What is the difference between forecast and forecast?

There are plenty of signal services, newsletters, and trading rooms that provide forecasts for the coming days, weeks and months about what the market will do. It is a very tempting offer to give subscribers peace of mind about what will happen in the market. Some believe it is possible to see what the market will do and subscribers follow these services. Unfortunately, there are no predictions even if these advisors are clairvoyants. Nobody can make correct predictions until 50% of the time. Consistently, the market is either going up or down.

When traders predict what the market will do, is it the same as predicting? Prediction is a declaration that something will happen exactly in the future with only one outcome while anticipation is thinking in advance of all possible outcomes. Anticipation requires dealing with problems before they arrive; Forecasting is the expectation that something will happen without dealing with it. Forecasting tends to take a biased position or attitude while forecasting requires careful consideration of what might happen: good or bad.

An example of a forecast is when a trader watches prices rise and approach an old resistance level. It is expected that prices may continue or reverse. He has to make preparations to deal with both scenarios. The first is to be prepared to breakout and continue to the upside, and he has to decide what price he will go far and where his stop loss will be placed. If the prices reverse, he has to determine where to enter the short as well as the stop loss. These scenarios prepare him for the next price action, and anticipate what other traders will do when prices reach the resistance level. If he predicts what prices will do, for example, he goes up and keeps going up. He has no plans for a possible reversal. It only focuses on the uptrend movement and not on a potential reversal or consolidation. These scenarios must be constantly considered and planned as markets are constantly evolving. This mindset makes a huge difference between a successful trader and a losing trader.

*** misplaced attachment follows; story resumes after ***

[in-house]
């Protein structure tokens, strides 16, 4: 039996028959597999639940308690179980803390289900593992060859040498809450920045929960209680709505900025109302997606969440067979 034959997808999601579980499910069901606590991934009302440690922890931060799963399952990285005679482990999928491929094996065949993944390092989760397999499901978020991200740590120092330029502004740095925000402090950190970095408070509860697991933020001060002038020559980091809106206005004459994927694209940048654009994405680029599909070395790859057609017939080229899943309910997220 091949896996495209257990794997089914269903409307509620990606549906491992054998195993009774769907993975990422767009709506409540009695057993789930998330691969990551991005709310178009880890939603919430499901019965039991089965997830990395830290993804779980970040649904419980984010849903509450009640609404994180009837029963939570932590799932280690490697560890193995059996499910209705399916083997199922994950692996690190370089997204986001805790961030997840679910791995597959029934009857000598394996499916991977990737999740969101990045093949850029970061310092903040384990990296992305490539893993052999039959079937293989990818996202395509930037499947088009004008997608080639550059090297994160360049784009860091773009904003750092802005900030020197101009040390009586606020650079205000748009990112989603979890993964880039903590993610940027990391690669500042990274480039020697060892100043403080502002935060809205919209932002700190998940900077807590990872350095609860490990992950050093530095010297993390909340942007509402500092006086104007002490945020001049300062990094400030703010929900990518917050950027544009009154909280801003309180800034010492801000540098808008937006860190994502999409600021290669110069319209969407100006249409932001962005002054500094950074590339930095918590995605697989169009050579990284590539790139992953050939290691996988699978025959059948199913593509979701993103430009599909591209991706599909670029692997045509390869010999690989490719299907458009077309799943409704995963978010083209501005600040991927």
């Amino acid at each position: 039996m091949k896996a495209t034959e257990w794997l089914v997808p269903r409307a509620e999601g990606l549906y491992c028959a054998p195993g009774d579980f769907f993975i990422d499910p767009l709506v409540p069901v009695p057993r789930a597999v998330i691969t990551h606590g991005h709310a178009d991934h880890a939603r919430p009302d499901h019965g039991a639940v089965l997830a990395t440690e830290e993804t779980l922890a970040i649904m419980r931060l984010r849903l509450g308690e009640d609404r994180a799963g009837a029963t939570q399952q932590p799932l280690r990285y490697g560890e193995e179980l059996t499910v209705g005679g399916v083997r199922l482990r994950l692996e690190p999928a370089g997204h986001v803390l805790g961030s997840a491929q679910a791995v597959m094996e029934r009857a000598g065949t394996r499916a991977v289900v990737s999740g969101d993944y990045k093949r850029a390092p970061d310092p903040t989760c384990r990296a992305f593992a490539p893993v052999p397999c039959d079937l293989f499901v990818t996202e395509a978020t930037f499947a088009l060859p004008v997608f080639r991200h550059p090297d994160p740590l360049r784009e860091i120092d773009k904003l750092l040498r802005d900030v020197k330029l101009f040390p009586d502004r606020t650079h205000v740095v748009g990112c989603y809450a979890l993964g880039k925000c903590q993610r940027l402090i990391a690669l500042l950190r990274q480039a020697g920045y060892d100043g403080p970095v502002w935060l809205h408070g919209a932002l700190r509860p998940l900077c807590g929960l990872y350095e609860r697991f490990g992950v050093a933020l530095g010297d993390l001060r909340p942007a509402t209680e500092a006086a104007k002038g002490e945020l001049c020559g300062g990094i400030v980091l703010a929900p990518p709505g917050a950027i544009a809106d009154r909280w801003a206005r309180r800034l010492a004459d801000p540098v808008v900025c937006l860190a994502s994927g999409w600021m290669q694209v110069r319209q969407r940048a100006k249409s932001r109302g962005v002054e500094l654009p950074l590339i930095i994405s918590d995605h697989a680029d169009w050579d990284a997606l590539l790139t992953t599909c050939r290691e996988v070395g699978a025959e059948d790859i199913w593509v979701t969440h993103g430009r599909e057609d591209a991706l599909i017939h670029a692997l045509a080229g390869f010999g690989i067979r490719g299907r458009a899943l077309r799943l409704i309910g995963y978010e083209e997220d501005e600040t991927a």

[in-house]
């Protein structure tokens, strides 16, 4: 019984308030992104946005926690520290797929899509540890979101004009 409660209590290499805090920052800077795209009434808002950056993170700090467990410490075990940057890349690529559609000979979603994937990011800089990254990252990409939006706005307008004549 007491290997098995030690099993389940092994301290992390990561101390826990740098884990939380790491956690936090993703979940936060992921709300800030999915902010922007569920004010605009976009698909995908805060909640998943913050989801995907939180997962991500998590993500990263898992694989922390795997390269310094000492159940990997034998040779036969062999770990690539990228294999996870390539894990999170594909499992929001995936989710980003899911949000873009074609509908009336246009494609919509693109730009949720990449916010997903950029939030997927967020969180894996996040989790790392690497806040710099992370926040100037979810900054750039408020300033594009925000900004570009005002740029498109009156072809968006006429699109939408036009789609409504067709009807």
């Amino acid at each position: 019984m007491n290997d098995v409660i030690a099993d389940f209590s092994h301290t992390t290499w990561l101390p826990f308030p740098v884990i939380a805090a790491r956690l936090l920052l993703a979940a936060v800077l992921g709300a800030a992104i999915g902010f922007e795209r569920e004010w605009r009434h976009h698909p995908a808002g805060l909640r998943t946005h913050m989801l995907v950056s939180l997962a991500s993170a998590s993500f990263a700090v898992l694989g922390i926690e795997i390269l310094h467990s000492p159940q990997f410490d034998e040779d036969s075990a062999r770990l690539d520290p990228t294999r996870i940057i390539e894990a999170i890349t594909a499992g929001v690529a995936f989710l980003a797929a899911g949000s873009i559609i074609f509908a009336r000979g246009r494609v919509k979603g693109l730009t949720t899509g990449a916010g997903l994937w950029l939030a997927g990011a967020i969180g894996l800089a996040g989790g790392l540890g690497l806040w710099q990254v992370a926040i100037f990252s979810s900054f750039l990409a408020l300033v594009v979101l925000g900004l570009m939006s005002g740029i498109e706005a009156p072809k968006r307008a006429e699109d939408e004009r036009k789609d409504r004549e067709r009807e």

Anticipation is a losing game, fueling the need to be right rather than the need to make money. Vanity is often the reason he boasts to other traders how good he is at predicting the direction of the market. In commerce, ego and profitability cannot coexist. If that wasn’t my ego, most traders would look for one trend and then use evidence to support that bias ignoring evidence that might support the opposite. This bias predicts the future. Tend to hold the mentality even after making a trade. It may be a profitable trade, but in the end the trader is so convinced by this bias that when the trade fails, they have no alternative to prepare for the loss.

One of the traits required of a successful trader is their ability to prepare all possible outcomes, and to imagine scenarios that the market might do, up or down, before making a trade. He knows he can’t predict but he can calculate market odds somehow. In anticipating the outcome, he has a plan for one outcome or another. What happens if the market moves against its position, where will it exit? What happens if the market goes in favor of its position, where should it go out to take profits?

Anticipation is the preparation for both outcomes, good or bad. Calculating how much you lose is just as important as how much you expect to win. This means that the trader will mark in the chart where he will see the entry point and the two exit points (stop loss and profit target). By owning this method, he can determine the risk-reward ratio as well as the probability of a trade being successful.

How do we overcome this dilemma? The probabilities can be found by rigorous testing of historical data based on the strategies the trader plans to trade. Finding stats to support his idea that the strategy is working will give him confidence to approach the market and give a mindset to anticipate, not predict, outcomes. One way is to see the market as it appears to us either through price action or via an indicator.

Realize that prices or indicators can change direction at any time. By using statistics to make an informed guess, a trader can find which direction the market is likely to go. But probability does not guarantee the desired result. This means that a back-up plan, i.e. a stop loss, must be put in place in case the desired result does not occur. This is why successful traders have a stop loss. The stop loss is a critical factor that determines whether the outcome has worked or not. The trader must accept that the market will always be right and trying to be right will prevent the trader from being with the market and going with the flow.